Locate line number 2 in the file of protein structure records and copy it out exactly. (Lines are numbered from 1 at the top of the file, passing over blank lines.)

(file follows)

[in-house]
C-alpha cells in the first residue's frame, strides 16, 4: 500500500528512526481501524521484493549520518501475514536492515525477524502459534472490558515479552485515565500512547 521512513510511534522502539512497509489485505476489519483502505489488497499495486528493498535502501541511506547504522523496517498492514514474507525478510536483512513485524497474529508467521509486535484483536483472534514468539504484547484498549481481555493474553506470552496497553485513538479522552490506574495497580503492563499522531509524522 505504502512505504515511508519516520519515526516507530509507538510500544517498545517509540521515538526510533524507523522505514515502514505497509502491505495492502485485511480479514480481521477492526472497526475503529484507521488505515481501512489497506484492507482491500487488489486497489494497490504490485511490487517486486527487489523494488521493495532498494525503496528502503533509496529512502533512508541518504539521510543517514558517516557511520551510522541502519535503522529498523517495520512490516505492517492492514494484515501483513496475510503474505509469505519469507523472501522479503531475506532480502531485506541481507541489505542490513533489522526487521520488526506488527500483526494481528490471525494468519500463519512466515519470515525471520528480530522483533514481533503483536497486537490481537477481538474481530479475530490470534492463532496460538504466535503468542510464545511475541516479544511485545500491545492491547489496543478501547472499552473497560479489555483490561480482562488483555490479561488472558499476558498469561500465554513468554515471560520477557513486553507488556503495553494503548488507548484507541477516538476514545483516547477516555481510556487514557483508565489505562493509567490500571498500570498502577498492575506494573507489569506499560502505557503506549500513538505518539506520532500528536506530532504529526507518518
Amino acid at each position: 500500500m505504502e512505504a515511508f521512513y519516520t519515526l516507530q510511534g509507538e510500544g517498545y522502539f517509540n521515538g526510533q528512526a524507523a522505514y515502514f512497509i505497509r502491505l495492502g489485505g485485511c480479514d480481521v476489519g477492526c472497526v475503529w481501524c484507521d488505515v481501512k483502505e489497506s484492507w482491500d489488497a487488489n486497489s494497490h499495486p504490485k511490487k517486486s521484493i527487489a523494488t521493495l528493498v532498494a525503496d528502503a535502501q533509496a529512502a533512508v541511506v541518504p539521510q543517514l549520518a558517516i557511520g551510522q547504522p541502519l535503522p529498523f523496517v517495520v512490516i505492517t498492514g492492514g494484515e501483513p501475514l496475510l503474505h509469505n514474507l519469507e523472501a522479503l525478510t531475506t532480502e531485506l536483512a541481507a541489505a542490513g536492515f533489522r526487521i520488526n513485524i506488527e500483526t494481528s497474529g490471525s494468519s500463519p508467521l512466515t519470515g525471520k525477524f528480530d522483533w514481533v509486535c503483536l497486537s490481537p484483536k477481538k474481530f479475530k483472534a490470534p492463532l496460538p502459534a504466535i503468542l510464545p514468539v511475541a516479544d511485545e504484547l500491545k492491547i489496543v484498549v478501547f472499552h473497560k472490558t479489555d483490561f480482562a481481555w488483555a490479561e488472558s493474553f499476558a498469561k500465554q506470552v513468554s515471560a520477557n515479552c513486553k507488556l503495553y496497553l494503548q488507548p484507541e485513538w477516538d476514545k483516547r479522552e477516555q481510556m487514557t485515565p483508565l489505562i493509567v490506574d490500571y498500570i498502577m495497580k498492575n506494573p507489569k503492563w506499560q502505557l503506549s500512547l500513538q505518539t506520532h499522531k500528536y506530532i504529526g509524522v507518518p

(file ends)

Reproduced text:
C-alpha cells in the first residue's frame, strides 16, 4: 500500500528512526481501524521484493549520518501475514536492515525477524502459534472490558515479552485515565500512547 521512513510511534522502539512497509489485505476489519483502505489488497499495486528493498535502501541511506547504522523496517498492514514474507525478510536483512513485524497474529508467521509486535484483536483472534514468539504484547484498549481481555493474553506470552496497553485513538479522552490506574495497580503492563499522531509524522 505504502512505504515511508519516520519515526516507530509507538510500544517498545517509540521515538526510533524507523522505514515502514505497509502491505495492502485485511480479514480481521477492526472497526475503529484507521488505515481501512489497506484492507482491500487488489486497489494497490504490485511490487517486486527487489523494488521493495532498494525503496528502503533509496529512502533512508541518504539521510543517514558517516557511520551510522541502519535503522529498523517495520512490516505492517492492514494484515501483513496475510503474505509469505519469507523472501522479503531475506532480502531485506541481507541489505542490513533489522526487521520488526506488527500483526494481528490471525494468519500463519512466515519470515525471520528480530522483533514481533503483536497486537490481537477481538474481530479475530490470534492463532496460538504466535503468542510464545511475541516479544511485545500491545492491547489496543478501547472499552473497560479489555483490561480482562488483555490479561488472558499476558498469561500465554513468554515471560520477557513486553507488556503495553494503548488507548484507541477516538476514545483516547477516555481510556487514557483508565489505562493509567490500571498500570498502577498492575506494573507489569506499560502505557503506549500513538505518539506520532500528536506530532504529526507518518